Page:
D-Day and operation OVERLORD are often regarded as one of the most important operations of all time.
The stretch of beach along the Calvados coast is world famous for the part it played in turning around World War II on the 6th of June 1944, when British, Canadian and American troops broke through Nazi defenses.
Normandy is indelibly marked by the momentous events of June 1944, and the ensuing months leading to the liberation of France and the rest of Europe.
Visitors today can explore old army bunkers and other war relics along the five beaches: Utah, Omaha, Gold, Juno and Sword. Museums and memorials throughout the region stand as forceful reminders of this decisive period during the Second World War, when Allied Forces gradually advanced from landing beaches through villages, towns and countryside to liberate the French people.
The American Visitor Centre in Colleville Sur Mer opened on the 6th of June 2007 will portrait the courage, competence and sacrifice of the Allied forces via films, photos and interactive displays.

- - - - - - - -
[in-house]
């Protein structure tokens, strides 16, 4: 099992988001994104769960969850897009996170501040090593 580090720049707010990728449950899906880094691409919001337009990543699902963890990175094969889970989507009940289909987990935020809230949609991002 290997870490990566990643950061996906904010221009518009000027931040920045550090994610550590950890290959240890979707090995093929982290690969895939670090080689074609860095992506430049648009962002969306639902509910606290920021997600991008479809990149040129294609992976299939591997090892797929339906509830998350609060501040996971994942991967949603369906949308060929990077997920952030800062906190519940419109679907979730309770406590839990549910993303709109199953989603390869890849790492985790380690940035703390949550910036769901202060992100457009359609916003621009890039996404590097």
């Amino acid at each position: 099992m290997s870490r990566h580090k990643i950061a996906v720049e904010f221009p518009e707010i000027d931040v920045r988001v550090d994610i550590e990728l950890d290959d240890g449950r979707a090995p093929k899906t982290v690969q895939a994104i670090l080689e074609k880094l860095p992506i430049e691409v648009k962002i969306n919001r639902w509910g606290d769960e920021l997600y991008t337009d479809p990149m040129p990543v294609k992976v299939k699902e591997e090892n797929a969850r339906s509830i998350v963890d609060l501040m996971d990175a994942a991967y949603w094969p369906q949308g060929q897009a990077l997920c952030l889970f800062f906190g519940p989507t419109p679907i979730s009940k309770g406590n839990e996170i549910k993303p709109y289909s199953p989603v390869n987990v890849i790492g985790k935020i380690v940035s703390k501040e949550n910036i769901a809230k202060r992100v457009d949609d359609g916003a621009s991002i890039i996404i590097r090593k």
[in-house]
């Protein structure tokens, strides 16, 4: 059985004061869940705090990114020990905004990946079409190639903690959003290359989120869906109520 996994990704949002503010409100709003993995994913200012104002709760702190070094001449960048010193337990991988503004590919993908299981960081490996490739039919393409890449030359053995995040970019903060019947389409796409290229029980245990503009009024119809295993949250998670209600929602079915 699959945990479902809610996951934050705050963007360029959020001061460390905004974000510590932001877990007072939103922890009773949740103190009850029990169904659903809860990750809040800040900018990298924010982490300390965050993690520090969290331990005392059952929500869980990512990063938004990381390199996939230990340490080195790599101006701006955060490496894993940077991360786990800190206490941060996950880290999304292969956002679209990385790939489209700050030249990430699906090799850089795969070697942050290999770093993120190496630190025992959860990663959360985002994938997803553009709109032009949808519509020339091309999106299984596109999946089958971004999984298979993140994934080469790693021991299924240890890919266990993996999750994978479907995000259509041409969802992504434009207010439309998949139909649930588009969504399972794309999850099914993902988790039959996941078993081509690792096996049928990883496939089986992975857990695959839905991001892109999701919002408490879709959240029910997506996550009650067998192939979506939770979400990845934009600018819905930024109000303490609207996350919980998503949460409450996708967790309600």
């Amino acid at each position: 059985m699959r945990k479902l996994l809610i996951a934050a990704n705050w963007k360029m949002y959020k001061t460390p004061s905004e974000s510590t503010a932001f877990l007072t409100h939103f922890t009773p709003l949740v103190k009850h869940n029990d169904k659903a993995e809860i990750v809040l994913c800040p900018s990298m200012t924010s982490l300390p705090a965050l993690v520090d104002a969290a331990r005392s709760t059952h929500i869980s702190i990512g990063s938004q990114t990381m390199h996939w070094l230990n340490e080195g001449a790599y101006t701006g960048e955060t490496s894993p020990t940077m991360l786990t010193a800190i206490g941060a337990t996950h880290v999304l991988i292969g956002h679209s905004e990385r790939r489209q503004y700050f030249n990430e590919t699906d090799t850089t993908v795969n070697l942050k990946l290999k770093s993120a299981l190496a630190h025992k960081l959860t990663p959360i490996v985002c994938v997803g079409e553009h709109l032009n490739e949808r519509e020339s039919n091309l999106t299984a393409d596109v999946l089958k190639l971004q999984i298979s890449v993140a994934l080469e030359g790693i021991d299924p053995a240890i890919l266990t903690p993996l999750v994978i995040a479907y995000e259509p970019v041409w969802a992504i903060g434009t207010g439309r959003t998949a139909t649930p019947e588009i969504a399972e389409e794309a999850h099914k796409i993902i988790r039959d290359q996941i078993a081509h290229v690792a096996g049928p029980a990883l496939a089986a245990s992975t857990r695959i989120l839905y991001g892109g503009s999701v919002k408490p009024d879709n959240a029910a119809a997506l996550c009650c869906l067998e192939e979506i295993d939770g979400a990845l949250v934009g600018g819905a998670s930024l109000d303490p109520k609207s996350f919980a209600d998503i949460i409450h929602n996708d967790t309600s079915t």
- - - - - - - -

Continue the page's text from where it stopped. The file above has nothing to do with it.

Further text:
The Memorial de Caen, inaugurated in 1988 is “the only museum to give an overall view of history from 1918 to the present day.”
The Memorial offers a brand new audio and visual guide system, allowing visitors to have a truly interactive experience while exploring the museum. Moreover, visitors who are looking for something more can take a micro light plane ride over the D-Day beaches, experiencing for themselves what it may have felt like to fly along the Calvados coast on that historic day.
It is impossible not to feel a great sense of awe when glimpsing the remnants of the artificial Mulberry harbor on the beach at Arromanches at low tide, or the Unknown Parachutist at Sainte Mère l’Eglise or marveling at the sheer scale of the Pointe du Hoc, the German strong point claimed by the Rangers on the morning of the 6th June 1944.
Nearly 30 cemeteries (including American, British, Canadian, French, German and Polish) hold the remains of almost 100,000 young soldiers who never returned from their service in Normandy – today offering quiet, ordered space for personal reflection by every visitor, young or old, whatever their nationality.